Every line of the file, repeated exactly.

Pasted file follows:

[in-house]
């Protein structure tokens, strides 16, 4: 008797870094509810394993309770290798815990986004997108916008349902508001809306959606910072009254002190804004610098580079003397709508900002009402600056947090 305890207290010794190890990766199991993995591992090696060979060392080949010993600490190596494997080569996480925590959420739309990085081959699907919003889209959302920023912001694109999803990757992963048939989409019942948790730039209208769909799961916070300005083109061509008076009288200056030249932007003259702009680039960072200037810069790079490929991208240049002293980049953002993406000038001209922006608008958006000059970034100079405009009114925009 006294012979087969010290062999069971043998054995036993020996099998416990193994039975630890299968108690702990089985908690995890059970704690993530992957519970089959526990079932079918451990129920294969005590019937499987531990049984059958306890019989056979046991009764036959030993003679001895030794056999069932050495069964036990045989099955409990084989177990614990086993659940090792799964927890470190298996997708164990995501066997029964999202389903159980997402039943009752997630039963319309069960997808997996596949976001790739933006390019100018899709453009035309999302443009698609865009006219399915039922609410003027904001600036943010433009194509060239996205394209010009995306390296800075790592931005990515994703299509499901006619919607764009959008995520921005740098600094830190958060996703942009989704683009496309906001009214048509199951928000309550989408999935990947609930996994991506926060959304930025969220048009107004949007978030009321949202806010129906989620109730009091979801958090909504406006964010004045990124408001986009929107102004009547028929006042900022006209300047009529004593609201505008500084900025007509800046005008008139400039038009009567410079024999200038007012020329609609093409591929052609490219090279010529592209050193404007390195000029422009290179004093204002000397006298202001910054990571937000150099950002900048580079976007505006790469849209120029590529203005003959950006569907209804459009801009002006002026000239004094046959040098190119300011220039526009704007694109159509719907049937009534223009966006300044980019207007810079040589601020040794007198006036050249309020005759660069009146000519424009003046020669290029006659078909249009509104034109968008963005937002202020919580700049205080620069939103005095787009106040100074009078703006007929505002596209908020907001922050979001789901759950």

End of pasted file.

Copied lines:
[in-house]
């Protein structure tokens, strides 16, 4: 008797870094509810394993309770290798815990986004997108916008349902508001809306959606910072009254002190804004610098580079003397709508900002009402600056947090 305890207290010794190890990766199991993995591992090696060979060392080949010993600490190596494997080569996480925590959420739309990085081959699907919003889209959302920023912001694109999803990757992963048939989409019942948790730039209208769909799961916070300005083109061509008076009288200056030249932007003259702009680039960072200037810069790079490929991208240049002293980049953002993406000038001209922006608008958006000059970034100079405009009114925009 006294012979087969010290062999069971043998054995036993020996099998416990193994039975630890299968108690702990089985908690995890059970704690993530992957519970089959526990079932079918451990129920294969005590019937499987531990049984059958306890019989056979046991009764036959030993003679001895030794056999069932050495069964036990045989099955409990084989177990614990086993659940090792799964927890470190298996997708164990995501066997029964999202389903159980997402039943009752997630039963319309069960997808997996596949976001790739933006390019100018899709453009035309999302443009698609865009006219399915039922609410003027904001600036943010433009194509060239996205394209010009995306390296800075790592931005990515994703299509499901006619919607764009959008995520921005740098600094830190958060996703942009989704683009496309906001009214048509199951928000309550989408999935990947609930996994991506926060959304930025969220048009107004949007978030009321949202806010129906989620109730009091979801958090909504406006964010004045990124408001986009929107102004009547028929006042900022006209300047009529004593609201505008500084900025007509800046005008008139400039038009009567410079024999200038007012020329609609093409591929052609490219090279010529592209050193404007390195000029422009290179004093204002000397006298202001910054990571937000150099950002900048580079976007505006790469849209120029590529203005003959950006569907209804459009801009002006002026000239004094046959040098190119300011220039526009704007694109159509719907049937009534223009966006300044980019207007810079040589601020040794007198006036050249309020005759660069009146000519424009003046020669290029006659078909249009509104034109968008963005937002202020919580700049205080620069939103005095787009106040100074009078703006007929505002596209908020907001922050979001789901759950």